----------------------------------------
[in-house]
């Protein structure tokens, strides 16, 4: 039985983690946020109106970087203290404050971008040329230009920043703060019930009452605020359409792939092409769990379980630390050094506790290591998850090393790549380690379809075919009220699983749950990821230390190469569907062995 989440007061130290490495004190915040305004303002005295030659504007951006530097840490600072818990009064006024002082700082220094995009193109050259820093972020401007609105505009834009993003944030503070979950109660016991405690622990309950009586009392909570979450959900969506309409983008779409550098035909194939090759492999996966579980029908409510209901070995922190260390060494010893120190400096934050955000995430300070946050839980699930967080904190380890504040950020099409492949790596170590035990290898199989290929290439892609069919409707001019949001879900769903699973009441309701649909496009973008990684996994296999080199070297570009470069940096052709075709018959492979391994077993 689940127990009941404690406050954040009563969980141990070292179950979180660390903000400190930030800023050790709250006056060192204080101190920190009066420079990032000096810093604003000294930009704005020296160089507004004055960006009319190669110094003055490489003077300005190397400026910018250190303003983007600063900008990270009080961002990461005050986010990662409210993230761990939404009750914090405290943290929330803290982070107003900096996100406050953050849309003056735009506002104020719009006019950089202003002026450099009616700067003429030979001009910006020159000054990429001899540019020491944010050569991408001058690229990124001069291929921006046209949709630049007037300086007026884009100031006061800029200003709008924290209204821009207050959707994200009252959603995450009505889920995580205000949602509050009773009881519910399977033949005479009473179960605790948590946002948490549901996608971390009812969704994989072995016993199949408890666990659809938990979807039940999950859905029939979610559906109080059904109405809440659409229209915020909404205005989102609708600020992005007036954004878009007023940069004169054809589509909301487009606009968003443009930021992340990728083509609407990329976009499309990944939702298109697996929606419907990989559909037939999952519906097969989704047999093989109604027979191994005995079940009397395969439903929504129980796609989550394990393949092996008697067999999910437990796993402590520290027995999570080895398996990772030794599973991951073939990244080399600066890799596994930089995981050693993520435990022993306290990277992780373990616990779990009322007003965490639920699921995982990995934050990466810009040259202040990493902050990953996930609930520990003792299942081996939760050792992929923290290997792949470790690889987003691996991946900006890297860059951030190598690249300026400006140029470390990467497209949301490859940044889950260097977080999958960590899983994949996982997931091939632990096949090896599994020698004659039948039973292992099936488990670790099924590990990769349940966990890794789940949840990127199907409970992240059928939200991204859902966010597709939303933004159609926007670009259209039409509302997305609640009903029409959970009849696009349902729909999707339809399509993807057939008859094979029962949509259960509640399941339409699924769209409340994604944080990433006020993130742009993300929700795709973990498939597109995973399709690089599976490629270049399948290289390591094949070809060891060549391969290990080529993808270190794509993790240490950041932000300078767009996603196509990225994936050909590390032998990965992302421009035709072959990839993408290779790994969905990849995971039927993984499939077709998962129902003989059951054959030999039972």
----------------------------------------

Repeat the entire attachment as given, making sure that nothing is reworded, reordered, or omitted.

[in-house]
């Protein structure tokens, strides 16, 4: 039985983690946020109106970087203290404050971008040329230009920043703060019930009452605020359409792939092409769990379980630390050094506790290591998850090393790549380690379809075919009220699983749950990821230390190469569907062995 989440007061130290490495004190915040305004303002005295030659504007951006530097840490600072818990009064006024002082700082220094995009193109050259820093972020401007609105505009834009993003944030503070979950109660016991405690622990309950009586009392909570979450959900969506309409983008779409550098035909194939090759492999996966579980029908409510209901070995922190260390060494010893120190400096934050955000995430300070946050839980699930967080904190380890504040950020099409492949790596170590035990290898199989290929290439892609069919409707001019949001879900769903699973009441309701649909496009973008990684996994296999080199070297570009470069940096052709075709018959492979391994077993 689940127990009941404690406050954040009563969980141990070292179950979180660390903000400190930030800023050790709250006056060192204080101190920190009066420079990032000096810093604003000294930009704005020296160089507004004055960006009319190669110094003055490489003077300005190397400026910018250190303003983007600063900008990270009080961002990461005050986010990662409210993230761990939404009750914090405290943290929330803290982070107003900096996100406050953050849309003056735009506002104020719009006019950089202003002026450099009616700067003429030979001009910006020159000054990429001899540019020491944010050569991408001058690229990124001069291929921006046209949709630049007037300086007026884009100031006061800029200003709008924290209204821009207050959707994200009252959603995450009505889920995580205000949602509050009773009881519910399977033949005479009473179960605790948590946002948490549901996608971390009812969704994989072995016993199949408890666990659809938990979807039940999950859905029939979610559906109080059904109405809440659409229209915020909404205005989102609708600020992005007036954004878009007023940069004169054809589509909301487009606009968003443009930021992340990728083509609407990329976009499309990944939702298109697996929606419907990989559909037939999952519906097969989704047999093989109604027979191994005995079940009397395969439903929504129980796609989550394990393949092996008697067999999910437990796993402590520290027995999570080895398996990772030794599973991951073939990244080399600066890799596994930089995981050693993520435990022993306290990277992780373990616990779990009322007003965490639920699921995982990995934050990466810009040259202040990493902050990953996930609930520990003792299942081996939760050792992929923290290997792949470790690889987003691996991946900006890297860059951030190598690249300026400006140029470390990467497209949301490859940044889950260097977080999958960590899983994949996982997931091939632990096949090896599994020698004659039948039973292992099936488990670790099924590990990769349940966990890794789940949840990127199907409970992240059928939200991204859902966010597709939303933004159609926007670009259209039409509302997305609640009903029409959970009849696009349902729909999707339809399509993807057939008859094979029962949509259960509640399941339409699924769209409340994604944080990433006020993130742009993300929700795709973990498939597109995973399709690089599976490629270049399948290289390591094949070809060891060549391969290990080529993808270190794509993790240490950041932000300078767009996603196509990225994936050909590390032998990965992302421009035709072959990839993408290779790994969905990849995971039927993984499939077709998962129902003989059951054959030999039972």